tendency to project on the disciplines something that describes merely the situation of university departments. Plus everyone is hunting the State financing and there is really a battle with everyone else for it so that something quite petty and sordid is going on at that level. So, when it comes to professional success, we need independent minds. This is why I’m saying it is difficult, and one has to be cautious with improvisers and crooks. HUO: Now I would like to ask you a question about silence. You referred to Thomas More’s utopia, which is in a way silence, nowhere, an empty spot. In an interview, Gadamer has spoken a lot about this silence, including in relation to the fact that this silence won’t be transcribed in the interview. What would be your approach of silence, especially in relation to utopias? PR: Well, utopias are not silent, they are thundering in many ways. But the possibility of an alternative to the known forms of language, of institutions, supposes that there are voids and not just as intervals. But silence is first the background, so to speak, on which we can speak if there is noise, silence is the non-noise but it is not the non-speech. There has to be silence in order to record something and, secondly, there has to be silence between words and maybe silence between thoughts. So, in this sense, besides silence as cover for speech, you have silence as interstice and interval. HUO: The interstice and the interval bring us to the question of dispersion and fragmentation of utopias. We are trying to gather a large number of utopias that are usually very fragmented precisely in order to start working on the interstices, on the links between various utopias. How do you see the possibility of such new spaces? PR: I totally support your endeavor and I hinted at it earlier when saying that there was need not only for confrontation between competences and specialists, but also for mediators. I think that this is your function. HUO: Finally, there is a somewhat personal question that I always ask at the end of each

interview I make, the only one they all share: do you have an uncompleted project that you care about? PR: I like this question because I function like that; I mean that each of my books left a residue behind, something for me to continue in the next book. For instance, I have been working on a vast book, which was Temps et Récit (Time and Narrative), and then I discovered that there was a residue: I have been discussing time and narrative but not memory and oblivion, and consequently I worked on this residue. And now there is definitely a residue that I foresee: the idea of recognition, either self-recognition, recognition of the others, or recognition (reconnaissance) in the French meaning of gratitude. This is my residue and probably impossible to carry out. So, this is my utopia. Translated by Izabella Badiu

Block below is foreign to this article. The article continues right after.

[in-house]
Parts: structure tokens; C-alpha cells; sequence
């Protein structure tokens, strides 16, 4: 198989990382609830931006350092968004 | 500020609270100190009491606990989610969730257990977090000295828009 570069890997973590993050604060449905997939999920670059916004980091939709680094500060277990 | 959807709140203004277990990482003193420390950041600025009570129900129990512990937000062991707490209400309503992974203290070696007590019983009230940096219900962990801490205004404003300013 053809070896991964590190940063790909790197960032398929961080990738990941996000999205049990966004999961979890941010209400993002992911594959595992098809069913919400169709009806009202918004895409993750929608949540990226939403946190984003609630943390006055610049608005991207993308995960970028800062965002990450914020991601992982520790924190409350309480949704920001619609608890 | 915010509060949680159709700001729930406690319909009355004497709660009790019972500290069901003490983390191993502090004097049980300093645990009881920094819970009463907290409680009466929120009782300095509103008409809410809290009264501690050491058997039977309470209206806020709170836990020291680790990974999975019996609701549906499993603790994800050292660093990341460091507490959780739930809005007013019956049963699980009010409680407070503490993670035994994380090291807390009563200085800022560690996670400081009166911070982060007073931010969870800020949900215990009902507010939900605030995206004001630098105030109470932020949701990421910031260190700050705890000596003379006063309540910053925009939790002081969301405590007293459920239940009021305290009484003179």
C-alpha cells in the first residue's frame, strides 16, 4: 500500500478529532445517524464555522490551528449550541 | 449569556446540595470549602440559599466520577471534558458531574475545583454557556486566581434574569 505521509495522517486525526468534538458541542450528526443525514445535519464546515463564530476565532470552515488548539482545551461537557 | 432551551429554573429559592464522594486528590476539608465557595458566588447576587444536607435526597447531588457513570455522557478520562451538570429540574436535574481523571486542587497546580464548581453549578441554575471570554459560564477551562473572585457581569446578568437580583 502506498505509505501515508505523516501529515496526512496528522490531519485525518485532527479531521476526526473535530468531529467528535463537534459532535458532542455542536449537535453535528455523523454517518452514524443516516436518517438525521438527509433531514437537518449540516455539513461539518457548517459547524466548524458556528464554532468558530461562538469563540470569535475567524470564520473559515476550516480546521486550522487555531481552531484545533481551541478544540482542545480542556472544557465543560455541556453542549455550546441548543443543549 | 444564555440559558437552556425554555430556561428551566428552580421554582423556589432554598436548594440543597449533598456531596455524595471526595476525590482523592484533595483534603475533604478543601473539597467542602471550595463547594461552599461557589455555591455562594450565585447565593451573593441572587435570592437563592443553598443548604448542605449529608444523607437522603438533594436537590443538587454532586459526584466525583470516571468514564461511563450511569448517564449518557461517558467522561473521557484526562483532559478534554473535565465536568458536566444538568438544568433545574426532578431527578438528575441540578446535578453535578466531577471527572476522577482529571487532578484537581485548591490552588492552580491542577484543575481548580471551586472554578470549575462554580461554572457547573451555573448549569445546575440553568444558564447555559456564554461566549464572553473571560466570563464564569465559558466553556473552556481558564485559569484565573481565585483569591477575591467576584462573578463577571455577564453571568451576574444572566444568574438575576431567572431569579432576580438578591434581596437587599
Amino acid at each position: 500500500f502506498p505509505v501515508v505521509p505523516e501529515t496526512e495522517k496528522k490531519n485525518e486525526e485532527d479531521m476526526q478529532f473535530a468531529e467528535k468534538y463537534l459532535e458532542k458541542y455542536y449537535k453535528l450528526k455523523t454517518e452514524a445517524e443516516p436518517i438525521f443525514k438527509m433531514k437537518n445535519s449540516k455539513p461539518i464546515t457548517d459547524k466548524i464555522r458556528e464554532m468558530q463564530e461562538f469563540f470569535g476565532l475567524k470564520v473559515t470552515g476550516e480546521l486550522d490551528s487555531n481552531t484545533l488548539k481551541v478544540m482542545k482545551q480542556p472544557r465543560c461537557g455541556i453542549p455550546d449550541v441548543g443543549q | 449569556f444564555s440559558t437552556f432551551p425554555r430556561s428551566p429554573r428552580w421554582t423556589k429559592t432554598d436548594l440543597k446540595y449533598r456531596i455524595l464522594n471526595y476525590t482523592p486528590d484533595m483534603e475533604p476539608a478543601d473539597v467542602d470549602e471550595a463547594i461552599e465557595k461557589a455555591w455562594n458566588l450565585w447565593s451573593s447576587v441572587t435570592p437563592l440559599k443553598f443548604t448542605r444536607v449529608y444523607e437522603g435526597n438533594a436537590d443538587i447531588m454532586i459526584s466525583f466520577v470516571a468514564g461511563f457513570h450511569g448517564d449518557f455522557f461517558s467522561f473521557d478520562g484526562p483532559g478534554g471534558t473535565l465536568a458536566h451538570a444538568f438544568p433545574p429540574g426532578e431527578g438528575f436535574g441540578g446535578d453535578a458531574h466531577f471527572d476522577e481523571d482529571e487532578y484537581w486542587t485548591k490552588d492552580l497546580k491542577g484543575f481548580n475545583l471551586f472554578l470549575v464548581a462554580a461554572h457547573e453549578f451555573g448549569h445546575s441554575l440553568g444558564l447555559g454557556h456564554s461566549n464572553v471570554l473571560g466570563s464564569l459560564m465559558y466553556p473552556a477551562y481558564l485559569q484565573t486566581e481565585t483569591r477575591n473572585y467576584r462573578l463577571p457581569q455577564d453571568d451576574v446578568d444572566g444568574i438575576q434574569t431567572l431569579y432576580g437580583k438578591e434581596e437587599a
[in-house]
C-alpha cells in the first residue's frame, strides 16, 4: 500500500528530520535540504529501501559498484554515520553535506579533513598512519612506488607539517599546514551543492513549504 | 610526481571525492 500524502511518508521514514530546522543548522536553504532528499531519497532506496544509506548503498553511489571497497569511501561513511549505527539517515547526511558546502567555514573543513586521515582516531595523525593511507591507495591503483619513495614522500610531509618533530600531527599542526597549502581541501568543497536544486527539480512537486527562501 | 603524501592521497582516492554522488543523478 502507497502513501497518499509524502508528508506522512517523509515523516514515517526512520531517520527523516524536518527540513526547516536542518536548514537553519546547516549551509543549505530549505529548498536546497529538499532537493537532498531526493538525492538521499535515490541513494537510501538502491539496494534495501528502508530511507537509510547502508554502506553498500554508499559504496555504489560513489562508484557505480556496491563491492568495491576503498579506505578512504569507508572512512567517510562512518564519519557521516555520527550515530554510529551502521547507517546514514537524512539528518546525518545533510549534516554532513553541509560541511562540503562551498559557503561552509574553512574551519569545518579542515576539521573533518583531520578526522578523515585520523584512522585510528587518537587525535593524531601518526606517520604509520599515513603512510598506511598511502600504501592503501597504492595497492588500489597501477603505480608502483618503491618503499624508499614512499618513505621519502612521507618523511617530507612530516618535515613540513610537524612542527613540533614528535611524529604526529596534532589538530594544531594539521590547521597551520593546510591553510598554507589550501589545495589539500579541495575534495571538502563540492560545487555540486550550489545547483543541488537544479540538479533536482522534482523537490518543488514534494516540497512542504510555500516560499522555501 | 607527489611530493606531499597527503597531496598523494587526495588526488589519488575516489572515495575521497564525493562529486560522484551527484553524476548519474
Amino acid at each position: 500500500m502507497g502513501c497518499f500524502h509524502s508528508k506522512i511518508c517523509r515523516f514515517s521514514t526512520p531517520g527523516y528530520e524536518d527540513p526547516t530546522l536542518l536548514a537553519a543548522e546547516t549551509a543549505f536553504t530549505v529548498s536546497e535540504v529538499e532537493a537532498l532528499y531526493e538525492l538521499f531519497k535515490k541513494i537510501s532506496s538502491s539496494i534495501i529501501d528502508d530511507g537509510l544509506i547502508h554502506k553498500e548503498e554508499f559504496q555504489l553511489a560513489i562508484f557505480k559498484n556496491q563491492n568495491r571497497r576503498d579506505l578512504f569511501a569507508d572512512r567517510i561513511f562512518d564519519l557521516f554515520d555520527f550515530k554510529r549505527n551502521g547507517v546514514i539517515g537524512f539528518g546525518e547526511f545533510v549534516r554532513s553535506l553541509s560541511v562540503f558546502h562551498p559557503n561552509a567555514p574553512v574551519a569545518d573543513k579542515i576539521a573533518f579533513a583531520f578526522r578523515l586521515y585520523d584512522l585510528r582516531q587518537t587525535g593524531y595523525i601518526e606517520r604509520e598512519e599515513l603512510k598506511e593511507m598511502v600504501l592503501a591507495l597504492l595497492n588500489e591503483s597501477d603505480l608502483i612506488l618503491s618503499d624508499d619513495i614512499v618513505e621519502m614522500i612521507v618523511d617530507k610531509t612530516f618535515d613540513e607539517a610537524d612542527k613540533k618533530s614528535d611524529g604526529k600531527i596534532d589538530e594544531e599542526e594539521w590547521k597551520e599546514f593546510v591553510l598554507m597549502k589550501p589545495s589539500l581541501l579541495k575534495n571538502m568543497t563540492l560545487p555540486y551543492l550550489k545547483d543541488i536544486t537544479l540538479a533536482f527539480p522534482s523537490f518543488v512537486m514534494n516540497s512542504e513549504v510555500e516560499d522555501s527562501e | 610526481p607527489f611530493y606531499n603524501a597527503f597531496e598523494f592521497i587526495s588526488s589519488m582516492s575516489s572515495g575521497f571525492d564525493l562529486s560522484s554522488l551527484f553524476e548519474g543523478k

Influenza / First Illegal Dutch Hateparade, Rotterdam 2001

Influenza / First Illegal Dutch Hateparade, Rotterdam 2001 is an experimental intervention during the Heineken Danceparade in Rotterdam. This Danceparade is a big-budget promo-copy of a copy of a copy of the original Berlin Loveparade, that also became such a monstrous over-done commercial megamillion frenzy that some local people (artists, activists, indep.musiclabels,etc.) decided to organise a counter-event to redicule this whole event: the hateparade. This alternative Berlin-party-parade later became more known as Fuckparade. It was forbidden by the Berlin council in the year 2001. In this proposal people are invited to intervene (participate in an intervention) with their own demonstrations in the large

parade itself. Undermining elementary D.I.Y.principle: ‘don’t consume. Produce’. During the First Illegal Dutch Hateparade, panels where carried with fragments that were ripped from club-posters. The same clubs that provided the music for the Danceparade. After the last truck we closed the line with our demonstration. After the last truck passed the thousands-people audience that was standing along the roadside joined in and walked alongside us. The panels, which were the parades own language, were an excuse to take the danceparade as a free podium to do a

groupaction. Normally for any groupmanifestation you need a permission from the citycouncil and police. They then give you a location for your (demonstration) event. In this parasite action we invited ourselves without permission, being camouflaged by the event we surrounded ourselves with.